Visiting the American Terra Cotta Museum
by Lucy Toomey, CEO
Recently, we had the opportunity to attend the opening of the American Terra Cotta Museum in Crystal Lake, Illinois. This small museum does a wonderful job of detailing the Terra Cotta & Ceramic Company’s rich history and expansive production from architectural terra cotta to Teco art pottery.
Evolution of the American Terra Cotta and Ceramic Company
Founded northwest of Chicago in 1881 by lawyer William Day “W.D.” Gates, the American Terra Cotta and Ceramic Company first introduced terra cotta to adorn building exteriors in the form of brick façades and sculptural ornamentation. Often, the terra cotta was fashioned to complement Prairie School architecture — Frank Lloyd Wright was a notable client. Simultaneously, Gates was inspired by the Arts and Crafts ideas originating in Britain, which placed an emphasis on using the finest available materials and prioritized skilled handcrafting as opposed to the mechanized production that gained prominence during the Industrial Revolution.
Along with architectural terra cotta, the company began making art pottery called Teco, short for ‘Terra Cotta.’ Gates himself was an accomplished ceramicist who created several memorable examples in the Arts and Crafts style. In addition, he hired many excellent designers who diversified the range of Teco offerings, such as Fritz Albert, Harald Hals, W.B. Mundie, Fernand Moreau, and others.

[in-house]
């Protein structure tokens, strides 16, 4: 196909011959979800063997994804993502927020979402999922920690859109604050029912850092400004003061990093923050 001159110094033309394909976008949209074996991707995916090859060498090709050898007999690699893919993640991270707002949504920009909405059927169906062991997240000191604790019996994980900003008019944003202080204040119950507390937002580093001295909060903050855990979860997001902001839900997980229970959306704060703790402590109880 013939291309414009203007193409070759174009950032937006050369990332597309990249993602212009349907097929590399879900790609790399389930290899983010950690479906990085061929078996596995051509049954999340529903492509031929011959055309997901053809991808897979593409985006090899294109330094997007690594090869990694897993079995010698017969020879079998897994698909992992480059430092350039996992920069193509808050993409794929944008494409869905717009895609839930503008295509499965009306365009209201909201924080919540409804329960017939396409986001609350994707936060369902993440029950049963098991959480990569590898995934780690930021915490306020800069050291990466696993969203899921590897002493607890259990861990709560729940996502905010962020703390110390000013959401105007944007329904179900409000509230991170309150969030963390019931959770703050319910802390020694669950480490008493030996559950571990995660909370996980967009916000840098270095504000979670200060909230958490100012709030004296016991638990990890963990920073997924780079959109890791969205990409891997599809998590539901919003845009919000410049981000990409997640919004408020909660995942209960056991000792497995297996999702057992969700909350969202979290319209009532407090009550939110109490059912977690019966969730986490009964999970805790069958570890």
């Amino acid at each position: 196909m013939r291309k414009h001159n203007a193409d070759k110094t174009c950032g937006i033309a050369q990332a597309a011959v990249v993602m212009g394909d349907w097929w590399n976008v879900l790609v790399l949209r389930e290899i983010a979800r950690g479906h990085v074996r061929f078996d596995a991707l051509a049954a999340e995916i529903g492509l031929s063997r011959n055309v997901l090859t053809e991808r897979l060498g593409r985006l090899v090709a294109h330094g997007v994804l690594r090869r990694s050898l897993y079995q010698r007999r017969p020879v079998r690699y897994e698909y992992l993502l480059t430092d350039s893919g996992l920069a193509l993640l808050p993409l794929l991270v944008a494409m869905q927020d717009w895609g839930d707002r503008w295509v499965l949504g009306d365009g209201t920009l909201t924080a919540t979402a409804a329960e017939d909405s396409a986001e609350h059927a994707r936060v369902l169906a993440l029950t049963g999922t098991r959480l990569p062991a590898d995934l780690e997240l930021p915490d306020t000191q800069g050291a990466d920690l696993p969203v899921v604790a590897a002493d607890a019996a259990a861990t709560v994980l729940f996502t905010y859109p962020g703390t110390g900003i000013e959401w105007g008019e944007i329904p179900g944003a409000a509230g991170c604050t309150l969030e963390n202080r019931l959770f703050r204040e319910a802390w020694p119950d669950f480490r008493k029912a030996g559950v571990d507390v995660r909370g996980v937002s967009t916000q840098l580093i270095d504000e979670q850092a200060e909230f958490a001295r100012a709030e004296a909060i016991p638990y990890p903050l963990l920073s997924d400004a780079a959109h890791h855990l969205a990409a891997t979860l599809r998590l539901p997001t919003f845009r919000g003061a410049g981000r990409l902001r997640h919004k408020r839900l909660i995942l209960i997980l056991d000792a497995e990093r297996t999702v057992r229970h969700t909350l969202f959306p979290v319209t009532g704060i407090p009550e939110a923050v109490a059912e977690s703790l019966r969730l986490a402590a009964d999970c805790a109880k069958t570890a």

In the 1930s, with the Great Depression limiting resources and demand, Gates turned the American Terra Cotta & Ceramic Company over to his son Major, who sold the business in 1934 to George A. Berry, Jr. In the decades that followed, Berry focused solely on making terra cotta for construction purposes. Today the company is known as TC Industries, after transitioning from clay to steel production. The new firm is located on the same site where Gates began his operation in Crystal Lake in 1881.
“The mission of the American Terra Cotta Museum is to preserve and showcase artifacts of the American Terra Cotta & Ceramic Company to share the story of the people, processes and production of architectural terra cotta and Teco pottery and the company’s transition to steel heat treating and fabrication.”
Planning Your Visit
The American Terra Cotta Museum offers exhibits, interactive videos, and many examples of terra cotta design through the years. Displays include details on the raw materials used in production and the process of making terra cotta as well as a survey of the important architects and artists who turned “common clay” into a beautiful, versatile material. If you would like to visit the museum, tours are currently available by appointment only.
Teco Pottery at Auction
Since its inception, Toomey & Co. Auctioneers has had the privilege of handling countless pieces of Teco pottery. On December 2, 2018, we sold a Calla Lily vase designed by Fritz Albert in our inaugural Tradition & Innovation auction for $93,750. Other recent sales have also included multiple Teco lots.